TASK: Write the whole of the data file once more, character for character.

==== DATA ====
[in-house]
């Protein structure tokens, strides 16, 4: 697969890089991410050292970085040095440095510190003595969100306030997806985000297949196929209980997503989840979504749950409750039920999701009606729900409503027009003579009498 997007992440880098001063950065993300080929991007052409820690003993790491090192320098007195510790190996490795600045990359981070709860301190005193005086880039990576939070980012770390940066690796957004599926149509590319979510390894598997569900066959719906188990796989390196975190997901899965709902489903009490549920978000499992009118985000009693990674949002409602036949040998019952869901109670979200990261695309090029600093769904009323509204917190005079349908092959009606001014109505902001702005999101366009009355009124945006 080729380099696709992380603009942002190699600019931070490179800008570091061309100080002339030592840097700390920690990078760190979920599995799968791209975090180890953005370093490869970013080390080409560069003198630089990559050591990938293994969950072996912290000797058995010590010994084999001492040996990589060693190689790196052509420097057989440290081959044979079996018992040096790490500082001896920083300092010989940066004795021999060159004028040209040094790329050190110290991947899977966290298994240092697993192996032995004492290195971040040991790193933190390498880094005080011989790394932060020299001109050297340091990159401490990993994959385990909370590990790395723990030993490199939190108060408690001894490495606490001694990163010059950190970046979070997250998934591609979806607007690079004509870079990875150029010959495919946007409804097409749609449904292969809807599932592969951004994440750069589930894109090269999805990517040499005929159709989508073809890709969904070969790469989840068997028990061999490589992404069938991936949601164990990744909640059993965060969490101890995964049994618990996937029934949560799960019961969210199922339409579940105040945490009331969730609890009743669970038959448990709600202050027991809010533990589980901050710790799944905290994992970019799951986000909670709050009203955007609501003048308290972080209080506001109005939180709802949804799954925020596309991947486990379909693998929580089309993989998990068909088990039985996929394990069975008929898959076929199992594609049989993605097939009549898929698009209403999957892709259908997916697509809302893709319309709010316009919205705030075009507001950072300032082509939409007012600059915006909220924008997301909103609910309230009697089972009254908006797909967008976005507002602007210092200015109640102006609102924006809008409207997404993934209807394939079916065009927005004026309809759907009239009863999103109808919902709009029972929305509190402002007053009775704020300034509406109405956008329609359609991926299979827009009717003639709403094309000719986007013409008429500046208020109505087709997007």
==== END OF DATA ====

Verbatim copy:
[in-house]
């Protein structure tokens, strides 16, 4: 697969890089991410050292970085040095440095510190003595969100306030997806985000297949196929209980997503989840979504749950409750039920999701009606729900409503027009003579009498 997007992440880098001063950065993300080929991007052409820690003993790491090192320098007195510790190996490795600045990359981070709860301190005193005086880039990576939070980012770390940066690796957004599926149509590319979510390894598997569900066959719906188990796989390196975190997901899965709902489903009490549920978000499992009118985000009693990674949002409602036949040998019952869901109670979200990261695309090029600093769904009323509204917190005079349908092959009606001014109505902001702005999101366009009355009124945006 080729380099696709992380603009942002190699600019931070490179800008570091061309100080002339030592840097700390920690990078760190979920599995799968791209975090180890953005370093490869970013080390080409560069003198630089990559050591990938293994969950072996912290000797058995010590010994084999001492040996990589060693190689790196052509420097057989440290081959044979079996018992040096790490500082001896920083300092010989940066004795021999060159004028040209040094790329050190110290991947899977966290298994240092697993192996032995004492290195971040040991790193933190390498880094005080011989790394932060020299001109050297340091990159401490990993994959385990909370590990790395723990030993490199939190108060408690001894490495606490001694990163010059950190970046979070997250998934591609979806607007690079004509870079990875150029010959495919946007409804097409749609449904292969809807599932592969951004994440750069589930894109090269999805990517040499005929159709989508073809890709969904070969790469989840068997028990061999490589992404069938991936949601164990990744909640059993965060969490101890995964049994618990996937029934949560799960019961969210199922339409579940105040945490009331969730609890009743669970038959448990709600202050027991809010533990589980901050710790799944905290994992970019799951986000909670709050009203955007609501003048308290972080209080506001109005939180709802949804799954925020596309991947486990379909693998929580089309993989998990068909088990039985996929394990069975008929898959076929199992594609049989993605097939009549898929698009209403999957892709259908997916697509809302893709319309709010316009919205705030075009507001950072300032082509939409007012600059915006909220924008997301909103609910309230009697089972009254908006797909967008976005507002602007210092200015109640102006609102924006809008409207997404993934209807394939079916065009927005004026309809759907009239009863999103109808919902709009029972929305509190402002007053009775704020300034509406109405956008329609359609991926299979827009009717003639709403094309000719986007013409008429500046208020109505087709997007």